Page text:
49.  Accordingly there has been a breach of Article 10 of the Convention

II.  APPLICATION OF ARTICLE 41 OF THE CONVENTION

50.  Article 41 of the Convention provides:

“If the Court finds that there has been a violation of the Convention or the Protocols thereto, and if the internal law of the High Contracting Party concerned allows only partial reparation to be made, the Court shall, if necessary, afford just satisfaction to the injured party.”

A.  Damage

51.  The applicant sought 106,128 Austrian schillings (ATS) (7,712.62 euros (EUR)), corresponding to the costs awarded to the opposing party by the Austrian courts. The Government did not comment on this claim.

52.  Having regard to the direct link between this item and the violation of Article 10 found by the Court, the applicant is in principle entitled to compensation under this head. The Court observes, however, that only a part of the injunction against the applicant is at issue in the Convention proceedings (see paragraph 25 above), while the sums claimed by the applicant relate to the domestic proceedings in their entirety.

Thus, making an assessment on an equitable basis, the Court awards the applicant the sum of EUR 4,400.

B.  Costs and expenses

53.  The applicant claimed ATS 140,589 (EUR 10,217.22) for its costs and expenses incurred in Austria. The Government did not comment on this claim.

54.  Although the applicant is in principle entitled to compensation under this head, the Court observes that this amount relates to the entire domestic proceedings while in the Convention proceedings only a part of the injunction is at issue (see paragraph 25 above).

Making an assessment on an equitable basis, the Court awards the applicant the sum of EUR 5,000.

55.  For its costs and expenses before the Convention institutions, the applicant claimed ATS 76,665.60 (EUR 5,571.50). The Government did not comment on this claim.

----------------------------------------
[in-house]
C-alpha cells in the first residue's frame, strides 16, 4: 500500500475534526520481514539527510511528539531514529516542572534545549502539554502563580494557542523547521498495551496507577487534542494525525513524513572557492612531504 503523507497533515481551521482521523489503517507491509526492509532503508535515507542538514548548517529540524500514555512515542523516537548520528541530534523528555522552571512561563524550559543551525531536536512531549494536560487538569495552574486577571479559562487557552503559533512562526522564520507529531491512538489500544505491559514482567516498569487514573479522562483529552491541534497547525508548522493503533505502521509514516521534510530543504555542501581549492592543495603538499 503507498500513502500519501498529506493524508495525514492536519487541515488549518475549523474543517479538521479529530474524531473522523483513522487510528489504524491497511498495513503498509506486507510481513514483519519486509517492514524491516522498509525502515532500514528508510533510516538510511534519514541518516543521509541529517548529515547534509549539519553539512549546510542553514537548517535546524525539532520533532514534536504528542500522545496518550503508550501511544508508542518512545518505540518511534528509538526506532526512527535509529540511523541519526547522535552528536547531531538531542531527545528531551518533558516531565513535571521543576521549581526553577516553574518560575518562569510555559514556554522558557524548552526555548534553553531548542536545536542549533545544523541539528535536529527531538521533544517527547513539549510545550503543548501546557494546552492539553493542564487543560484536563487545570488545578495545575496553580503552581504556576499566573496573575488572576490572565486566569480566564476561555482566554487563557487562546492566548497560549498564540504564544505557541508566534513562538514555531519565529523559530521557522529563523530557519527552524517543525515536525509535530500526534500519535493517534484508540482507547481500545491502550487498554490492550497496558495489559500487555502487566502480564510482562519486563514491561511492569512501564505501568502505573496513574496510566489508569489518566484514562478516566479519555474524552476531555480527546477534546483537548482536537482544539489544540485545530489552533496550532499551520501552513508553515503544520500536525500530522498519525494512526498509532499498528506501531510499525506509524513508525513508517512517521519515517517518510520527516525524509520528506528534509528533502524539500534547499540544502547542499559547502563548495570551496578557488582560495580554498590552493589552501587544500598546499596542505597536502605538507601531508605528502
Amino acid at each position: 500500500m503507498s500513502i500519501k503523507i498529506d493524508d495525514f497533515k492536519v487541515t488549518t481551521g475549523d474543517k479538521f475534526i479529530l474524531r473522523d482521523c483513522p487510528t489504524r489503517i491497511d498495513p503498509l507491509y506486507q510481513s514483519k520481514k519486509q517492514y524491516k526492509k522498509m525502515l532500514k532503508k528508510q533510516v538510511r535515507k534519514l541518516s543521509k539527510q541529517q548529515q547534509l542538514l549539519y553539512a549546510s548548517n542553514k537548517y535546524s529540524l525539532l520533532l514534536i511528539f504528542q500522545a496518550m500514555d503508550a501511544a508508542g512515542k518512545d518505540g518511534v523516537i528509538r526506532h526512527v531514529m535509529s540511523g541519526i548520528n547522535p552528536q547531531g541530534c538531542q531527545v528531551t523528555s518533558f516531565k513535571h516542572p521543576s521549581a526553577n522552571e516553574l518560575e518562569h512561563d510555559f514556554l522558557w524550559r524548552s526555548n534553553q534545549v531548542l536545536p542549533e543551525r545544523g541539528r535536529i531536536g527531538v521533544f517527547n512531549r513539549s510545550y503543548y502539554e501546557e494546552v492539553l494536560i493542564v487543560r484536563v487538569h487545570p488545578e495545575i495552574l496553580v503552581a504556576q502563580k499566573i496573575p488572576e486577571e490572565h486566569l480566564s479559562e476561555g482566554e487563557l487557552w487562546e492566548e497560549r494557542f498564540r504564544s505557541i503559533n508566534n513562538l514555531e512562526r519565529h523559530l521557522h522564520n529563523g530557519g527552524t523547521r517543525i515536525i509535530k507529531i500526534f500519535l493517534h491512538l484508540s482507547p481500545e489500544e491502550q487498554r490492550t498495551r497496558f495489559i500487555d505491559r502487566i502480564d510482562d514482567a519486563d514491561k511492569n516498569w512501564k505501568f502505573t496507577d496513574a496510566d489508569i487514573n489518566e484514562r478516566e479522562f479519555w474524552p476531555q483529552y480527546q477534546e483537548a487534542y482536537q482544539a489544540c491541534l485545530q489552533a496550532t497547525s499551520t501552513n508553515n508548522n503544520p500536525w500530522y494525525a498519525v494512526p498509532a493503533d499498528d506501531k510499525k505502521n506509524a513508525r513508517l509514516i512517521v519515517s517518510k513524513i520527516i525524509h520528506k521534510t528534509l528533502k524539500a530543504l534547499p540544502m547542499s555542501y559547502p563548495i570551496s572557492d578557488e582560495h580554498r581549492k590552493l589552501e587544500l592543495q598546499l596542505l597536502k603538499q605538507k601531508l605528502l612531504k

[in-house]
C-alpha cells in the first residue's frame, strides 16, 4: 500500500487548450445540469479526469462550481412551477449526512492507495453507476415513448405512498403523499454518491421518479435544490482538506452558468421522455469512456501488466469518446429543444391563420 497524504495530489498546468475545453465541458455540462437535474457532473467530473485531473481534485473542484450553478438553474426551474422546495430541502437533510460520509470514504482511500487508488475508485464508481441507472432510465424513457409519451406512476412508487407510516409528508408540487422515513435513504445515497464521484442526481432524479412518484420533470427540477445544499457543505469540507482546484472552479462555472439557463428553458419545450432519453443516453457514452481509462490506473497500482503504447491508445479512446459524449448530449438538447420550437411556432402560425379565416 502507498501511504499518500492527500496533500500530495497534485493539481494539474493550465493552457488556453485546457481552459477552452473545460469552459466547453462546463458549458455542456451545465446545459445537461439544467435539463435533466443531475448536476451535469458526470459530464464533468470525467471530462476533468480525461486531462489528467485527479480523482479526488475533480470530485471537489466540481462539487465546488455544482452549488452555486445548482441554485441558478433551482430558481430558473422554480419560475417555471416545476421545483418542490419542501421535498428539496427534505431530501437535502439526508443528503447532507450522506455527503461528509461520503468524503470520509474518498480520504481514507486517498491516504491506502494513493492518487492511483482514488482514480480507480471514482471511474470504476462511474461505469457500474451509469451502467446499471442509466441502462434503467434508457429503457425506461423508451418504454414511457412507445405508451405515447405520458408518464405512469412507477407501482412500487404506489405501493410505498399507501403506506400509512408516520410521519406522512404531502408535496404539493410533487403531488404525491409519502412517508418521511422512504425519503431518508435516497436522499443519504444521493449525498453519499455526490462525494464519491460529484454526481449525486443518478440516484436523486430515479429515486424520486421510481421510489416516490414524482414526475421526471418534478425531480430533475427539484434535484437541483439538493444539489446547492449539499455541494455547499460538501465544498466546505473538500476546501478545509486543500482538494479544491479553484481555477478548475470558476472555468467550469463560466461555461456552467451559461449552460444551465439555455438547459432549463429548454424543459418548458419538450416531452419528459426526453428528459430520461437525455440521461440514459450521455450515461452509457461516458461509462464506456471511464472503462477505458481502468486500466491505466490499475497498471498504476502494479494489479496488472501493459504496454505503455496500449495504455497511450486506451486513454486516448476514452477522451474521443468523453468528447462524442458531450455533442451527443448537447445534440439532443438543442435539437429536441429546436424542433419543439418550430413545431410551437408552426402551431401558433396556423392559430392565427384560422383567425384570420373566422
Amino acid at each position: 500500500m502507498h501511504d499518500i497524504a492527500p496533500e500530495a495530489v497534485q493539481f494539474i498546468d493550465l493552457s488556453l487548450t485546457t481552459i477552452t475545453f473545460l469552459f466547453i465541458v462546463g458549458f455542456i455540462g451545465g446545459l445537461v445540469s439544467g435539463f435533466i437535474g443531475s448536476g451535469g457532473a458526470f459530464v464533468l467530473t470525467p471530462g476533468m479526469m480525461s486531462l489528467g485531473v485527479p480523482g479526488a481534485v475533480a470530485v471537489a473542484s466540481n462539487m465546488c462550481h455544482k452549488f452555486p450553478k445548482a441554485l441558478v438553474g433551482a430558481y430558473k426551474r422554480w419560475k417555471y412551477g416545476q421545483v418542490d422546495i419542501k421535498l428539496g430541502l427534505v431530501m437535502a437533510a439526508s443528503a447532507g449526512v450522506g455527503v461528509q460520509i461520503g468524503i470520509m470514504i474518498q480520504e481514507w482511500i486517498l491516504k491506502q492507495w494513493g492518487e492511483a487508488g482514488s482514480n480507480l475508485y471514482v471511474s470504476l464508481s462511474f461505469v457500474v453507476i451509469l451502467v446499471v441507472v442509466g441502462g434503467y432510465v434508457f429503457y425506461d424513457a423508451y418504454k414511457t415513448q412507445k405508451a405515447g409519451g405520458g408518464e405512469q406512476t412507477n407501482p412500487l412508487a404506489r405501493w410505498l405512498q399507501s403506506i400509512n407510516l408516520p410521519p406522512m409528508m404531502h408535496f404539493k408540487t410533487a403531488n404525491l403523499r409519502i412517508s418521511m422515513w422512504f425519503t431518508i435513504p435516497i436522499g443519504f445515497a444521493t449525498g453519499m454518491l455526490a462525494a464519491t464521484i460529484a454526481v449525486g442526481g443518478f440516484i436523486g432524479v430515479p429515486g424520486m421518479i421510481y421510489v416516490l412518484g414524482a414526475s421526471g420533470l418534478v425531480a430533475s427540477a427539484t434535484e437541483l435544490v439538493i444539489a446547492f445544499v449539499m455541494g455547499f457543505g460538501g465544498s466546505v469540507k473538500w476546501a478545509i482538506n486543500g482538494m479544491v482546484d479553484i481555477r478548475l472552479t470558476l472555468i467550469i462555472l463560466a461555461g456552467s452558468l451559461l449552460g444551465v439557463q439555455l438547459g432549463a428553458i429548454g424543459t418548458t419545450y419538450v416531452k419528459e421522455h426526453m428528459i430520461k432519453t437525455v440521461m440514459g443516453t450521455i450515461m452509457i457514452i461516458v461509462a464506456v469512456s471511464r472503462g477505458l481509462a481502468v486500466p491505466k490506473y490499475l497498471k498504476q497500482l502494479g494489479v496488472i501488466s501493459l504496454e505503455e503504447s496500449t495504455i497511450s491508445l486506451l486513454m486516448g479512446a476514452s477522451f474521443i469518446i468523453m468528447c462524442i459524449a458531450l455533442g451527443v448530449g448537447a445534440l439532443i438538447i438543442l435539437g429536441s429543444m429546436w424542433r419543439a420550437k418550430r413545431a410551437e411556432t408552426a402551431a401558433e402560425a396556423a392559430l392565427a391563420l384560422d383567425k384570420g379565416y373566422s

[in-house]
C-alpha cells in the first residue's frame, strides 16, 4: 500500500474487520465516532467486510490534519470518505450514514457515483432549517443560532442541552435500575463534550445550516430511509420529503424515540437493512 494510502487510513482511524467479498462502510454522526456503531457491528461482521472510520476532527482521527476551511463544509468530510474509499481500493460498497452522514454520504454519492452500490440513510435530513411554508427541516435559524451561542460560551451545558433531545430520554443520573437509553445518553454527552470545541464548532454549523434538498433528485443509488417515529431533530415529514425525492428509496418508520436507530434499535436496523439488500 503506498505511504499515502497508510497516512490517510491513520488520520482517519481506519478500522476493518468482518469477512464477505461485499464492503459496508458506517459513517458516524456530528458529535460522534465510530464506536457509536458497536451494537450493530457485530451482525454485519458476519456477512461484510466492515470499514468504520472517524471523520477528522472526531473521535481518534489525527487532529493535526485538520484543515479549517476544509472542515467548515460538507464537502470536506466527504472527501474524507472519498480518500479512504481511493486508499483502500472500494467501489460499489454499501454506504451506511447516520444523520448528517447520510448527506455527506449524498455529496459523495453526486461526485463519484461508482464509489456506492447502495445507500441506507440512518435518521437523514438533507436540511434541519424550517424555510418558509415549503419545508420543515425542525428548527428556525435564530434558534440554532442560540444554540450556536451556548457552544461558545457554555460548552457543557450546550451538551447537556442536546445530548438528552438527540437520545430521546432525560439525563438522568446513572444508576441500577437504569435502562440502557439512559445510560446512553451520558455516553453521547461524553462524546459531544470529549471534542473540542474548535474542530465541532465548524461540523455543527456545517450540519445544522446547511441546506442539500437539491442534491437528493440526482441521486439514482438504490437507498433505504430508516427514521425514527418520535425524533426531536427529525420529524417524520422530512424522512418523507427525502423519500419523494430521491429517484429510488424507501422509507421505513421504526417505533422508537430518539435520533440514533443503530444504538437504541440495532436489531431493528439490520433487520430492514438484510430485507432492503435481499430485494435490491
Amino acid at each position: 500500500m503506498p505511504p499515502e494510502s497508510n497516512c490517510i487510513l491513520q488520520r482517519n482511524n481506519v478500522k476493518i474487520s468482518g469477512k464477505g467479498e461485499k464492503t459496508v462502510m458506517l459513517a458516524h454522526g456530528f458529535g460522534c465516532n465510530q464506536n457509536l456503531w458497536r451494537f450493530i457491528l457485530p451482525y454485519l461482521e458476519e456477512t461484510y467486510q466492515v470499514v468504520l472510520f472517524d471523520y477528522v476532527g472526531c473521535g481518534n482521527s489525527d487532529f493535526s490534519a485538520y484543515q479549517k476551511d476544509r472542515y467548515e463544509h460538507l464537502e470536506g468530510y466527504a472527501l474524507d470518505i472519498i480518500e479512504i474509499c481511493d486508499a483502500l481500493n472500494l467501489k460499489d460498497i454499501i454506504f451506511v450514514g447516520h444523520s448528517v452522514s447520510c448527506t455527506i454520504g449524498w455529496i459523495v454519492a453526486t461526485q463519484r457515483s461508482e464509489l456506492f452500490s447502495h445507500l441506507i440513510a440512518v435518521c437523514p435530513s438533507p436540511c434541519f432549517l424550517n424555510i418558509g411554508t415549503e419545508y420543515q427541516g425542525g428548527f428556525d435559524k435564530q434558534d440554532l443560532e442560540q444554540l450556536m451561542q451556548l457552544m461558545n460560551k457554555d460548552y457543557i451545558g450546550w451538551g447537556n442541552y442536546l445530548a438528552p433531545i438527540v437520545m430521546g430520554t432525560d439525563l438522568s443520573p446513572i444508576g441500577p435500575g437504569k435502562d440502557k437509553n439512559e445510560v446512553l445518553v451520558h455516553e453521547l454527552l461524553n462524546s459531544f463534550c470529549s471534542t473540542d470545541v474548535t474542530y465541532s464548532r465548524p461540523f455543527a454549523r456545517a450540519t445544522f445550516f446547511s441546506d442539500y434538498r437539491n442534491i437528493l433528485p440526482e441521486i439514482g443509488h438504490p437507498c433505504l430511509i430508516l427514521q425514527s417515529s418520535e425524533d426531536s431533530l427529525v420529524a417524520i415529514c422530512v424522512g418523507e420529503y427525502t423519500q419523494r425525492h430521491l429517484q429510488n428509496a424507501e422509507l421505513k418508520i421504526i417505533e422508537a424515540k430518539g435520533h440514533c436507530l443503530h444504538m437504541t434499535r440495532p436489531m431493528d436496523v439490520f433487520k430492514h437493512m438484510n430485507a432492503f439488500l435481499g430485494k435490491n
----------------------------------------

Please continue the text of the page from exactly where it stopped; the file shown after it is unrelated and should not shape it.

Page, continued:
56.  The Court finds this claim reasonable and, consequently, awards the full amount.

C.  Interest payable pending the proceedings before the national courts and the Convention institutions

57.  The applicant claimed that interest at a rate of 4% per annum should be added to its claim for costs awarded to the opposing party and the costs incurred in the domestic proceedings from the date on which the judgment of the Supreme Court became final, that is, 2 May 1995.

58.  The Court finds that some pecuniary loss must have been occasioned by reason of the period that elapsed from the time when the various costs were incurred until the Court's award (see, for example, Darby v. Sweden, judgment of 23 October 1990, Series A no. 187, p. 14, § 38; The Observer and The Guardian v. the United Kingdom, judgment of 26 November 1991, Series A no. 216, p. 38, § 80 (d); and Bladet Tromsø and Stensaas, cited above, § 83). Deciding on an equitable basis and having regard to the statutory rate of interest in Austria, it awards the applicant EUR 1,850 under this head.

D.  Default interest

59.  According to the information available to the Court, the statutory rate of interest applicable in Austria at the date of adoption of the present judgment is 4% per annum.

FOR THESE REASONS, THE COURT UNANIMOUSLY

1.  Holds that there has been a violation of Article 10 of the Convention;

2.  Holds

(a)  that the respondent State is to pay the applicant, within three months from the date on which the judgment becomes final according to Article 44 § 2 of the Convention, the following amounts:

(i)  EUR 4,400 (four thousand four hundred euros) in respect of pecuniary damage;

(ii)  EUR 10,571.50 (ten thousand five hundred and seventy-one euros fifty cents) in respect of costs and expenses;

(iii)  EUR 1,850 (one thousand eight hundred and fifty euros) for additional interest;

(b)  that simple interest at an annual rate of 4% shall be payable from the expiry of the above-mentioned three months until settlement;

3.  Dismisses the remainder of the applicant's claim for just satisfaction.

Done in English, and notified in writing on 26 February 2002, pursuant to Rule 77 §§ 2 and 3 of the Rules of Court.

S. Dollé  J.-P. Costa 
Registrar President


UNABHÄNGIGE INITIATIVE INFORMATIONSVIELFALT v. AUSTRIA JUDGMENT


UNABHÄNGIGE INITIATIVE INFORMATIONSVIELFALT  v. AUSTRIA JUDGMENT